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Publication numberUS20080278952 A1
Publication typeApplication
Application numberUS 12/116,341
Publication dateNov 13, 2008
Filing dateMay 7, 2008
Priority dateMay 7, 2007
Also published asCN101680638A, CN101680645A, CN101680645B, CN101790660A, CN101790660B, CN103471013A, EP2153116A1, EP2153122A1, EP2162674A1, EP2458269A1, US8136965, US8789975, US20080278950, US20080278957, US20120257384, WO2008137903A1, WO2008137905A1, WO2008137906A1
Publication number116341, 12116341, US 2008/0278952 A1, US 2008/278952 A1, US 20080278952 A1, US 20080278952A1, US 2008278952 A1, US 2008278952A1, US-A1-20080278952, US-A1-2008278952, US2008/0278952A1, US2008/278952A1, US20080278952 A1, US20080278952A1, US2008278952 A1, US2008278952A1
InventorsGary David TROTT, Paul Kenneth Pickard
Original AssigneeCree Led Lighting Solutions, Inc.
Export CitationBiBTeX, EndNote, RefMan
External Links: USPTO, USPTO Assignment, Espacenet
Light fixtures and lighting devices
US 20080278952 A1
Abstract
There is provided a light fixture comprising a baffle system and a side reflector, the baffle system comprising at least an outer baffle structure and an inner baffle structure. Also, there is provided a light fixture which comprises at least two recessed concentric square elements, triangular connecting elements and lenses which are recessed from the faces of each of the square elements. In some embodiments, the lighting device comprises at least one solid state light emitter. In some embodiments, the light fixture further comprises at least one lens positioned between at least two respective baffle elements.
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Claims(31)
1. A light fixture comprising a baffle system and a side reflector, said baffle system comprising at least an outer baffle structure and an inner baffle structure,
an extremity of said outer baffle structure being in a first plane,
at least one surface of said side reflector abutting at least one surface of said outer baffle structure,
said inner baffle structure being entirely within planes which extend through said outer periphery of said outer baffle structure perpendicular to said first plane, an extremity of said inner baffle structure being in a second plane, said second plane being spaced from said first plane.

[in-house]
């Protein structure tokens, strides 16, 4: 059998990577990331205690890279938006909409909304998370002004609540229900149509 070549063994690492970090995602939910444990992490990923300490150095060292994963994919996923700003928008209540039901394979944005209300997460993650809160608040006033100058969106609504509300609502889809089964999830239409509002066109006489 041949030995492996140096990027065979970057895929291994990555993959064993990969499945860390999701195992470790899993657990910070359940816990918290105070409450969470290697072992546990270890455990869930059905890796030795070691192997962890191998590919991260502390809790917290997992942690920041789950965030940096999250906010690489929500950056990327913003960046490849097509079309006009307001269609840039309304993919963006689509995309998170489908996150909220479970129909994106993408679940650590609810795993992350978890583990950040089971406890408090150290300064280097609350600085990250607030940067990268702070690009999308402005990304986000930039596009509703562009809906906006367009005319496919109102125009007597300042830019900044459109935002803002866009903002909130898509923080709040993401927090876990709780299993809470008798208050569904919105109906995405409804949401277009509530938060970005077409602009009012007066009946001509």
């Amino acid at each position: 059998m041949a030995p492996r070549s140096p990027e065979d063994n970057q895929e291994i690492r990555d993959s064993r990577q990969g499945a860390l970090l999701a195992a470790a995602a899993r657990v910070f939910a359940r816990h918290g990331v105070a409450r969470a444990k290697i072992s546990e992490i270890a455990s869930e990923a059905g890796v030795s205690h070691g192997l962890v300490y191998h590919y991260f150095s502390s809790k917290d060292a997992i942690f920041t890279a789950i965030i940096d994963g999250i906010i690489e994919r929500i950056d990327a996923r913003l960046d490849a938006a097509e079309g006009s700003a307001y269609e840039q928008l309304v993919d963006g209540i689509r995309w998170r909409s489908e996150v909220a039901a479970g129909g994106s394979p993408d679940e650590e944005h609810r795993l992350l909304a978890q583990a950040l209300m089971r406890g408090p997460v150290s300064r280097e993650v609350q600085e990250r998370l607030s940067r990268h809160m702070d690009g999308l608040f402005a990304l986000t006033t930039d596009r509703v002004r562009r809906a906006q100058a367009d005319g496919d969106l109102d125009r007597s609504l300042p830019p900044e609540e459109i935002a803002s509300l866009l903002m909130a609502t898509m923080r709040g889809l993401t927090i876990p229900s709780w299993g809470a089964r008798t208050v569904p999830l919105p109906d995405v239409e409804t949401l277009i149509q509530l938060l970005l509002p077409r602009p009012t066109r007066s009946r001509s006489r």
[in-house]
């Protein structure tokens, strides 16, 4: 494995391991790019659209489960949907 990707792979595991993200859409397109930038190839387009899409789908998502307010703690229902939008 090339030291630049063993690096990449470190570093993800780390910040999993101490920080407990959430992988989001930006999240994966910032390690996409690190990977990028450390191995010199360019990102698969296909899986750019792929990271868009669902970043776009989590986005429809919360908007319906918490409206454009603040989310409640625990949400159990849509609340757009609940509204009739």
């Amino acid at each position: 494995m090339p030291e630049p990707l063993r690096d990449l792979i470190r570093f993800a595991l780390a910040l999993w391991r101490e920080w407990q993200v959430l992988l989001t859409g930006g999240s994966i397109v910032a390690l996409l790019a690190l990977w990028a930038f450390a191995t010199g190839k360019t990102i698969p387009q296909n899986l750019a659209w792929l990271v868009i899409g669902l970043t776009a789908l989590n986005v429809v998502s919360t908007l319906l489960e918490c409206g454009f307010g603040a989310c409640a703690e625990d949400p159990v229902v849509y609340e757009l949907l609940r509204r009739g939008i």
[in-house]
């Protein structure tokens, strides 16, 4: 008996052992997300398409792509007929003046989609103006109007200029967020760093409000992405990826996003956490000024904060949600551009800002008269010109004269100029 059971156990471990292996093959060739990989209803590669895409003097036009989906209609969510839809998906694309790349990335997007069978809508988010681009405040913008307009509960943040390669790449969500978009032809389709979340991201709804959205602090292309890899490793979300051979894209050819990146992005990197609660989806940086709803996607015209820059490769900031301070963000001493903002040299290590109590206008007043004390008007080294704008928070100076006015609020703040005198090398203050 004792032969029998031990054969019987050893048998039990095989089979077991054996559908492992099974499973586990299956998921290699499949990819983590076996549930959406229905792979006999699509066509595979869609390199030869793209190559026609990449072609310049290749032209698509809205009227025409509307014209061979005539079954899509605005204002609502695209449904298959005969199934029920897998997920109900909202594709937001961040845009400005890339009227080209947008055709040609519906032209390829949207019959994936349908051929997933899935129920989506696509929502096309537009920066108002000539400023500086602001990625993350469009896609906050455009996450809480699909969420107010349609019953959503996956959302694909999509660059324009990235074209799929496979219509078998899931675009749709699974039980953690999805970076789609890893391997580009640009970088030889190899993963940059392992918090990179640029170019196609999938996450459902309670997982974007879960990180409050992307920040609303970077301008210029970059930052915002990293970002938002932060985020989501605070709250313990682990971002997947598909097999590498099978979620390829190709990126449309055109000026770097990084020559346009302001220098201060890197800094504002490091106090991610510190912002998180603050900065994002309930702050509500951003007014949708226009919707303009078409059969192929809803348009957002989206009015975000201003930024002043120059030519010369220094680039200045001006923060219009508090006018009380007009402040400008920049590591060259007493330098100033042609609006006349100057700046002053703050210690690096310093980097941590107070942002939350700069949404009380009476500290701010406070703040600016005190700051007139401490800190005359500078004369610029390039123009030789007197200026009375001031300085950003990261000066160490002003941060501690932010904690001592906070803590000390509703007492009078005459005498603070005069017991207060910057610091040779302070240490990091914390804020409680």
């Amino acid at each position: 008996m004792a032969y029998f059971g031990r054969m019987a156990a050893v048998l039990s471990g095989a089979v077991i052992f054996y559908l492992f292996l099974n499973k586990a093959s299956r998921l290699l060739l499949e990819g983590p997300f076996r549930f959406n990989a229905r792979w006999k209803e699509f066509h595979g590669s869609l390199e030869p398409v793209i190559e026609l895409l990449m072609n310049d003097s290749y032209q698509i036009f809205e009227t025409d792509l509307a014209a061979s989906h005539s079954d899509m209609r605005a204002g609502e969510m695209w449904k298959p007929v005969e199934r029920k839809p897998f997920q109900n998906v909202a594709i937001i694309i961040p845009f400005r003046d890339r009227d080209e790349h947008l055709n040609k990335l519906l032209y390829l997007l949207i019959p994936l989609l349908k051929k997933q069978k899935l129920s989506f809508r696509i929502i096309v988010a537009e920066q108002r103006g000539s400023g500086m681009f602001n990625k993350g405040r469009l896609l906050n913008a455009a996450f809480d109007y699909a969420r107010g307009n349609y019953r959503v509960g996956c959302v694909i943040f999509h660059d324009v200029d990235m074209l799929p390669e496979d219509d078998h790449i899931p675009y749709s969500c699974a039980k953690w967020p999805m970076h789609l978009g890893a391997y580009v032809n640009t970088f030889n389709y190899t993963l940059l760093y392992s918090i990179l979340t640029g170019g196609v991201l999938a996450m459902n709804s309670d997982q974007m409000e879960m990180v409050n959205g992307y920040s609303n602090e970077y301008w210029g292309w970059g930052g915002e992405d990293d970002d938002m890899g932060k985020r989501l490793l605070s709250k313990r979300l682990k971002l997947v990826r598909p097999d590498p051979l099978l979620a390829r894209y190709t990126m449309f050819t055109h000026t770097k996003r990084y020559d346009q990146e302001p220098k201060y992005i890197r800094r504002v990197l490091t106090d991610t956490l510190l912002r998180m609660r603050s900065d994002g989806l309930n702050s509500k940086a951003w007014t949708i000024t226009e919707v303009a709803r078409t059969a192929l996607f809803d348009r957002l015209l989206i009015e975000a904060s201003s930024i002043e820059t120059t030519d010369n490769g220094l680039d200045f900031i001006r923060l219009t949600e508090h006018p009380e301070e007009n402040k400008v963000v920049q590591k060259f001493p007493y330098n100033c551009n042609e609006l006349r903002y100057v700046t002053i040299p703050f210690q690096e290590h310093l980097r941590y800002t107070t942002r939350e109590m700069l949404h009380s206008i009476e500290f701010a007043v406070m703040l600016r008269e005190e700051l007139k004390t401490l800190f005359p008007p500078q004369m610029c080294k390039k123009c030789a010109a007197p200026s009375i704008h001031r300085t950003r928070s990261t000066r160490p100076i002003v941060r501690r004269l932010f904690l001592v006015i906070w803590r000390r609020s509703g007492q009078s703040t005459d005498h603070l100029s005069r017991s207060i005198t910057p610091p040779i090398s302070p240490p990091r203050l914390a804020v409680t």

2. A light fixture as recited in claim 1, wherein:
said light fixture further comprises at least one lighting device,
said first plane is at a location where, if said lighting device is illuminated, light travels through said first plane, and
said second plane is at a location where, if said lighting device is illuminated, light travels through said second plane.
3. A light fixture as recited in claim 2, wherein said lighting device comprises at least one solid state light emitter, each of said at least one solid state light emitter being located entirely within a region defined by planes which extend through said extremity of said inner baffle structure perpendicular to said first plane.
4. A light fixture as recited in claim 3, wherein if said lighting device is illuminated, light passes through said first plane before passing through said second plane.
5. A light fixture as recited in claim 2, wherein:
if said lighting device is illuminated, light passes through a third plane before passing through said first plane, said third plane being parallel to said first plane,
said extremity of said outer baffle structure is a first series of points extending around a periphery of said outer baffle structure, wherein each of said first series of points is, for each radial position around said periphery of said outer baffle structure, a maximum distance from said third plane, and
said extremity of said inner baffle structure is a second series of points extending around a periphery of said inner baffle structure, wherein each of said second series of points is, for each radial position around said periphery of said inner baffle structure, a maximum distance from said third plane.
6. A light fixture as recited in claim 5, wherein said first series of points defines a first substantially square shape, and said second series of points defines a second substantially square shape.